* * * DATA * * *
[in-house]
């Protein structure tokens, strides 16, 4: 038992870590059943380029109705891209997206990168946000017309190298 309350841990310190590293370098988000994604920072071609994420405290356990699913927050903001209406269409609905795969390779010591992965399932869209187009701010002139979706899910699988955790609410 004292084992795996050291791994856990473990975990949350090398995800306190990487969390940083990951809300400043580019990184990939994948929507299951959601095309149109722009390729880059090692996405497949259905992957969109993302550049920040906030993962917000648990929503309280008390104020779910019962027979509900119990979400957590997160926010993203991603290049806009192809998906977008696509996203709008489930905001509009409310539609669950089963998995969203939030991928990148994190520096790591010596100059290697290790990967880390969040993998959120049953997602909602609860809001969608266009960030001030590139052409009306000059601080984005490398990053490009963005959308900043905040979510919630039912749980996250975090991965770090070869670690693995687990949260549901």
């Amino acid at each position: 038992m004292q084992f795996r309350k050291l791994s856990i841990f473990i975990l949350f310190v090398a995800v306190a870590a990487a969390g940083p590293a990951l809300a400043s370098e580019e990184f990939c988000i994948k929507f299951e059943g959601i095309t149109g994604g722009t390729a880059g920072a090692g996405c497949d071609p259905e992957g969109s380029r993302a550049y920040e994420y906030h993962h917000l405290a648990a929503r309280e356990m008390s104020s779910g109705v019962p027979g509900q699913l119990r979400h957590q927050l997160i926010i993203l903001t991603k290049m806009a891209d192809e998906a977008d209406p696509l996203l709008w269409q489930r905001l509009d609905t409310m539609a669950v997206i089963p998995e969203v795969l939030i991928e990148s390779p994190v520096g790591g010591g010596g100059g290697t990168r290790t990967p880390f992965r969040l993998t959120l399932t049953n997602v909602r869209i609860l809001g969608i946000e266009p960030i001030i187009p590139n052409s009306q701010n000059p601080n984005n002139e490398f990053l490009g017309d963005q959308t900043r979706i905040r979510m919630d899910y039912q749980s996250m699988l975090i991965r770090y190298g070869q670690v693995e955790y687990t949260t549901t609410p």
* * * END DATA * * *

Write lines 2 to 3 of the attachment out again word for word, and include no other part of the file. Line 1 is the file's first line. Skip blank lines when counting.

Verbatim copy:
């Protein structure tokens, strides 16, 4: 038992870590059943380029109705891209997206990168946000017309190298 309350841990310190590293370098988000994604920072071609994420405290356990699913927050903001209406269409609905795969390779010591992965399932869209187009701010002139979706899910699988955790609410 004292084992795996050291791994856990473990975990949350090398995800306190990487969390940083990951809300400043580019990184990939994948929507299951959601095309149109722009390729880059090692996405497949259905992957969109993302550049920040906030993962917000648990929503309280008390104020779910019962027979509900119990979400957590997160926010993203991603290049806009192809998906977008696509996203709008489930905001509009409310539609669950089963998995969203939030991928990148994190520096790591010596100059290697290790990967880390969040993998959120049953997602909602609860809001969608266009960030001030590139052409009306000059601080984005490398990053490009963005959308900043905040979510919630039912749980996250975090991965770090070869670690693995687990949260549901």
């Amino acid at each position: 038992m004292q084992f795996r309350k050291l791994s856990i841990f473990i975990l949350f310190v090398a995800v306190a870590a990487a969390g940083p590293a990951l809300a400043s370098e580019e990184f990939c988000i994948k929507f299951e059943g959601i095309t149109g994604g722009t390729a880059g920072a090692g996405c497949d071609p259905e992957g969109s380029r993302a550049y920040e994420y906030h993962h917000l405290a648990a929503r309280e356990m008390s104020s779910g109705v019962p027979g509900q699913l119990r979400h957590q927050l997160i926010i993203l903001t991603k290049m806009a891209d192809e998906a977008d209406p696509l996203l709008w269409q489930r905001l509009d609905t409310m539609a669950v997206i089963p998995e969203v795969l939030i991928e990148s390779p994190v520096g790591g010591g010596g100059g290697t990168r290790t990967p880390f992965r969040l993998t959120l399932t049953n997602v909602r869209i609860l809001g969608i946000e266009p960030i001030i187009p590139n052409s009306q701010n000059p601080n984005n002139e490398f990053l490009g017309d963005q959308t900043r979706i905040r979510m919630d899910y039912q749980s996250m699988l975090i991965r770090y190298g070869q670690v693995e955790y687990t949260t549901t609410p």